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Updated: October 16, 2023 Shop Talk

Q&A: Worcester midwife seeks to expand maternity care

Photo | Courtesy of Worcester Community Midwifery Rachel Blessington, CEO of Worcester Community Midwifery

It would be understandable if certified nurse midwife Rachel Blessington wanted to keep her head down in the busy work of delivering babies and caring for women. With options for prenatal and maternity care shrinking locally and nationally as hospitals close maternity services, the steady business of childbirth is more than enough to fill a day.

A bio box about Rachel Blessington

But Blessington sees collaboration and outreach as an integral part of her practice. Over the summer, she opened the offices of Worcester Community Midwifery. There she sees patients for office visits for prenatal and reproductive health care, while delivering babies in their homes. (Fun fact: Her grandparents once operated an electrical contracting business at the same location.) Meanwhile, she’s participating in the current Leadership Worcester cohort, a nine-month networking program meant to propel shape the next generation of Worcester leaders.

Community-based midwifery is a bit of a square peg in a round hole in the U.S. healthcare system. Only 2% of U.S. births happen outside the hospital, and just 11% of all births were attended by a midwife, according to a May 2023 report by The Commonwealth Fund. Blessington and her colleagues see it as a viable option for the majority of expectant parents. Blessington plans to open a birth center in Worcester in the coming years and seeks to build relationships with other maternity care providers and schools in order to solidify the practice as a place where people can get integrated health care.

How did you end up a certified nurse midwife?

I started out teaching in the Worcester Public Schools, and then I took a seminar in midwifery. I had a biology degree and training in massage therapy, and it felt like a great empowering way to use art and science. I went back to school for a second bachelor’s degree in nursing and started attending births as a doula. After graduating, I got a nursing job in labor and delivery and started apprenticing as a homebirth midwife. I had exposure to both hospital and community birth.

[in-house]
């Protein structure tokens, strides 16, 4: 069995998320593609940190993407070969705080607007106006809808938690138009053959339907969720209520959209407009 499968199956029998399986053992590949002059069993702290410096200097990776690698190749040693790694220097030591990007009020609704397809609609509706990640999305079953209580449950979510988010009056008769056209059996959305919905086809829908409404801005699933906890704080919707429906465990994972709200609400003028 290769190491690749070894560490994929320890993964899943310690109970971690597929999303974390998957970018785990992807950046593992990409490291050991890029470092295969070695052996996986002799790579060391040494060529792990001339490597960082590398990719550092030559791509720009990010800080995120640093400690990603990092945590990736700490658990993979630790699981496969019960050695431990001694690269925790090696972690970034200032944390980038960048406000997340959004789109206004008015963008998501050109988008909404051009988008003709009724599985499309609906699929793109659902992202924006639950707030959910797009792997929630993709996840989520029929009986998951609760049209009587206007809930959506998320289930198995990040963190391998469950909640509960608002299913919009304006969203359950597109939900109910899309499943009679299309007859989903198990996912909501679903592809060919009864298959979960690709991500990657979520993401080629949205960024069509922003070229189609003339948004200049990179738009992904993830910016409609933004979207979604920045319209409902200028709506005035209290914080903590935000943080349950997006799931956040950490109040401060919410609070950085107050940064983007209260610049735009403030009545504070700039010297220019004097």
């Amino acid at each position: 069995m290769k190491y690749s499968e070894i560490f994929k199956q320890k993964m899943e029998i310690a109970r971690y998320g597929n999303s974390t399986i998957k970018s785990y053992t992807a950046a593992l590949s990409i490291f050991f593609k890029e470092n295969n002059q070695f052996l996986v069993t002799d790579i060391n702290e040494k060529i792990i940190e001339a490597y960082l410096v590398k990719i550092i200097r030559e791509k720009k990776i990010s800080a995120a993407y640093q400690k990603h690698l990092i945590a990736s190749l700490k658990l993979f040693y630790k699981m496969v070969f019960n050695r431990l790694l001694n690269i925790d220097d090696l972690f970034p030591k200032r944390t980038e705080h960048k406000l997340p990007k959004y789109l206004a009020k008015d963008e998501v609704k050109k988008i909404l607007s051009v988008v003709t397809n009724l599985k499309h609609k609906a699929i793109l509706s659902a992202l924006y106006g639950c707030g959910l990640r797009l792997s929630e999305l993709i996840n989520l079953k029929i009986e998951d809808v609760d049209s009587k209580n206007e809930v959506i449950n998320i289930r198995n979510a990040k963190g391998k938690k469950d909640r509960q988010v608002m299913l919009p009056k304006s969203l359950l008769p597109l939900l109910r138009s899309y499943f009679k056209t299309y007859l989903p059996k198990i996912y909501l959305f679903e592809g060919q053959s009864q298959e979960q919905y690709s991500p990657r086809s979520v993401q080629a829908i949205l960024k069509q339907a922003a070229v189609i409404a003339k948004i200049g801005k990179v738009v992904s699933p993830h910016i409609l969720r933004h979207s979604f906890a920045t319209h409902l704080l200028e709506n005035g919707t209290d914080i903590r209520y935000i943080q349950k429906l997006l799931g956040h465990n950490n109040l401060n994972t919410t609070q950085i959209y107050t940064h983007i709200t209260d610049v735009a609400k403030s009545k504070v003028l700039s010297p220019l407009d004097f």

I loved working in homebirth as a certified professional midwife, but it seemed to expand my scope, I really needed to become a certified nurse midwife.

The vast majority of babies are born in the hospital in Massachusetts and nationally. How does community midwifery fit into the picture?

We have so much data the midwifery model of care – integrated into the healthcare system – has better outcomes at a better value than a system offering only hospital birth. It's so important we have midwifery care as part of the basis of maternity care, like other high-income countries that use midwives and have better outcomes than the U.S.

The style of care has been shown to reduce the disparities between different ethnic groups. Creating a community practice and then a birth center, that's part of the local system and will still only serve a small portion of the population. But besides creating choice, it’s a place where people can receive education in midwifery care, doula care, and lactation services.

Who is a good candidate for your services?

The majority of people are good candidates for midwifery care, if they choose that. If they need to be referred up, we are collaborating with our obstetrical colleagues.

There's just one community birth center, unaffiliated with a hospital, operating in Massachusetts today. Is such a birth center imminent in Worcester?

Everything we are building with this practice is with the goal of opening a birth center. We are a developing member of the American Association of Birth Centers. It falls under a health center regulated by the Massachusetts Department of Public Health. There are hundreds of pages of guidelines you need to meet to become a facility. Requirements vary, state to state. In Massachusetts, you have to meet the standards for an outpatient clinic.

Does insurance cover your services?

Virtually no insurance company will pay for homebirth, but some will reimburse for prenatal and postpartum care. Clients can apply for reimbursement for out-of-network care.

What are the other barriers to midwifery care?

Midwives are the obvious and natural entryway for pregnant people to get care, but in the U.S. we make it almost impossible for someone to become a midwife outside the hospital setting. It takes a lot of support, and there are insurmountable barriers for many people. Those are things that are being worked on in the state legislature. There’s a pay disparity, but there is legislation pending to reimburse midwives and doctors the same amount for deliveries.

It’s shifting, but it's slow. There's a lot of resistance. The No. 1 driver is the consumer; the clients becoming aware.

This interview was conducted and edited for length and clarity by WBJ Correspondent Emily Micucci.

CORRECTION: A previous version of this article incorrectly referred to Rachel Blessington as a certified practicing midwife. The correct term is certified professional midwife.

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